“The Flight of the Red Knot” by Brian Harrington, a research scientist at the Manomet Center for Conservation Sciences provides a detailed overview of this fascinating shorebird species that is truly a hemispheric globetrotter, splitting its life between the northern and southern hemispheres during its annual journeys between wintering and breeding grounds. It is natural history at its best.  Another great book on the red knot is “Moonbird”: A Year on the Wind with the Great Survivor B95”, by Phillip Hoose. It chronicles the life of one bird – a red knot – that has lived long enough to migrate back and forth from wintering to breeding grounds so many times, it has flown a distance equal from the Earth to the Moon and halfway back.

Similarly “Ospreys: A Natural and Unnatural History” by Alan F. Poole provides a fine overview of the natural history of this iconic species and its cultural significance.

While dealing with the Clark’s Nutcracker, the book “Made for Each Other: A Symbiosis of Birds and Pines” by Ronald Lanner is more of an exploration of the ecological role this bird species plays in maintaining the of some western pine forests. This bird’s ability to recall is nothing short of amazing and the chapter  on bird memory is alone worth the purchase price of the book.

Books on Bird Migration & Navigation

There are many fine books which have been written on these fascinating topics. Some can be fairly technical, such as “The Avian Migrant” by John Rappole, while others are less so. The following do a fine job at presenting the issue in an informative way: “Songbird Journeys” by Miyoko Chu, “Gatherings of Angels: Migrating Birds and Their Ecology”, a compilation of chapters written by various authors on a number of different migratory birds, edited by Kenneth Able, “Living on the Wind: Across the Hemisphere with Migratory Birds” by Scott Weidensaul, “How Birds Migrate” by Paul Kerlinger, and “The Migration of Birds: Seasons on the Wing” by Janice Hughes.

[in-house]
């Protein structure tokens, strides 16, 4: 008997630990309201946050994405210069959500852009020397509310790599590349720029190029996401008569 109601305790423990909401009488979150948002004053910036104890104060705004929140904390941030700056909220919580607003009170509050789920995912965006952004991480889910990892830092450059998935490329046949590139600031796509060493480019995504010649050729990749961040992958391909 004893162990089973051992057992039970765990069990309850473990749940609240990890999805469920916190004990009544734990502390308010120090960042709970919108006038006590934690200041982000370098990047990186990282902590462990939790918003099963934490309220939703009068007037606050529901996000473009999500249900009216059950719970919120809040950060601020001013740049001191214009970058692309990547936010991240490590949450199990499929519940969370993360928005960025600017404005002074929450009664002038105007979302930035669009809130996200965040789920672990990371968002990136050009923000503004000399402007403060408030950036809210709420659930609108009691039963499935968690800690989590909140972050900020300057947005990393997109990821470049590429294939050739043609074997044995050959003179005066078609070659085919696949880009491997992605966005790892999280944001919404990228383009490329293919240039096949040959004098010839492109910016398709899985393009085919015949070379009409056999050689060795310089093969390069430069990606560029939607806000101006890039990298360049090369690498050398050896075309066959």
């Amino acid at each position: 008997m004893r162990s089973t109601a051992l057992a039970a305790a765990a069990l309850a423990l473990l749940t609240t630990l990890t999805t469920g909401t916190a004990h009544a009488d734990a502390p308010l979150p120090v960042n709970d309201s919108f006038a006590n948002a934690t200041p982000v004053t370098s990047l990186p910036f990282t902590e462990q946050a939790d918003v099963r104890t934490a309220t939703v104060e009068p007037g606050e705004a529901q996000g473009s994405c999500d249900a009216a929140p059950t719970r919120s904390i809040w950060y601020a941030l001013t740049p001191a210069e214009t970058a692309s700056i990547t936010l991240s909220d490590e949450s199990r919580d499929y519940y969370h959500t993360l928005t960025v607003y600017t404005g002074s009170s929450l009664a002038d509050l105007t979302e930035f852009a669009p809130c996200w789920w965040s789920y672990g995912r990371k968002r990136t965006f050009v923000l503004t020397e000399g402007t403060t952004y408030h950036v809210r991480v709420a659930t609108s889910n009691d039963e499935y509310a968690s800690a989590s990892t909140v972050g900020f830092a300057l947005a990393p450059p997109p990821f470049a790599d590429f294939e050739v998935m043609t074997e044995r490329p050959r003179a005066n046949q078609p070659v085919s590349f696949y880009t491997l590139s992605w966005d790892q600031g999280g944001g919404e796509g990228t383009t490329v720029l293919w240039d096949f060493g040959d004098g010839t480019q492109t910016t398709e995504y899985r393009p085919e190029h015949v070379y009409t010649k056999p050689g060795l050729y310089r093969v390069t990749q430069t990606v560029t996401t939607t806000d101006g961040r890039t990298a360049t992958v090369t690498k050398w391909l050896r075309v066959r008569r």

Books on Bird Conservation

Many birds are in decline. A combination of forces are at play that have resulted in hundreds of species declining in abundance, some, like the Wood Thrush and aforementioned Cerulean Warbler, remarkably so. Loss of habitat, predation by feral and pet cats, and window/building collisions are the primary causes for this comprehensive slide.

A number of authors have written about this decline, how it was scientifically determined, its causes, and the governmental, institutional, and personal strategies  that have been developed to counter the trend. “Where have All the Birds Gone” by John Terborgh,  “Saving Migrant Birds” by John Faaborg, “Silence of the Songbirds” by Bridget Stutchbury, and “Restoring North America’s Birds: Lessons from Landscape Ecology” by Robert Askins are four excellent books that cover the issue of bird conservation quire well. Another fine book in this genre is “101 Ways to Help Birds” by Laura Erickson.


There are a variety of other guide books relating to birds. Specific topics include bird nests, nestlings, eggs, tracks and signs and feathers. These books can be welcome additions to your library if you want to be able to identify a bird nest you might find along a trail or  a feather laying in the middle of it.


Birds of North America

If you want to take your interest in birds to an even higher or deeper level there are several resources available to you. The monograph series “Birds of North America” is a detailed species account of each and every breeding bird found in North America and Hawaii.  Each species monograph follows the same flow of information and vary in length from a few pages to 50 or more. It is available based on a subscription basis through the Cornell Lab of Ornithology.

– John Turner